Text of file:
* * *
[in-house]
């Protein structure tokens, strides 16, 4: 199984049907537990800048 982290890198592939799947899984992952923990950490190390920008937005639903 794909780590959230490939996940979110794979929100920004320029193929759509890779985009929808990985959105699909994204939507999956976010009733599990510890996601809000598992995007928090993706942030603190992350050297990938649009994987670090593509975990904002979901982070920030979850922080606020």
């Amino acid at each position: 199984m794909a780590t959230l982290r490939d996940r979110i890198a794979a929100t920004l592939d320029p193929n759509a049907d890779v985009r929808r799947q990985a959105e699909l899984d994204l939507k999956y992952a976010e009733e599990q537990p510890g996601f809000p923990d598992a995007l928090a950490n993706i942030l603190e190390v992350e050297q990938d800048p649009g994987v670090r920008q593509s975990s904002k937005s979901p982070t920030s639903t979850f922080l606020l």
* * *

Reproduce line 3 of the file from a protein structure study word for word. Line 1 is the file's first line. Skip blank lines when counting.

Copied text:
């Amino acid at each position: 199984m794909a780590t959230l982290r490939d996940r979110i890198a794979a929100t920004l592939d320029p193929n759509a049907d890779v985009r929808r799947q990985a959105e699909l899984d994204l939507k999956y992952a976010e009733e599990q537990p510890g996601f809000p923990d598992a995007l928090a950490n993706i942030l603190e190390v992350e050297q990938d800048p649009g994987v670090r920008q593509s975990s904002k937005s979901p982070t920030s639903t979850f922080l606020l």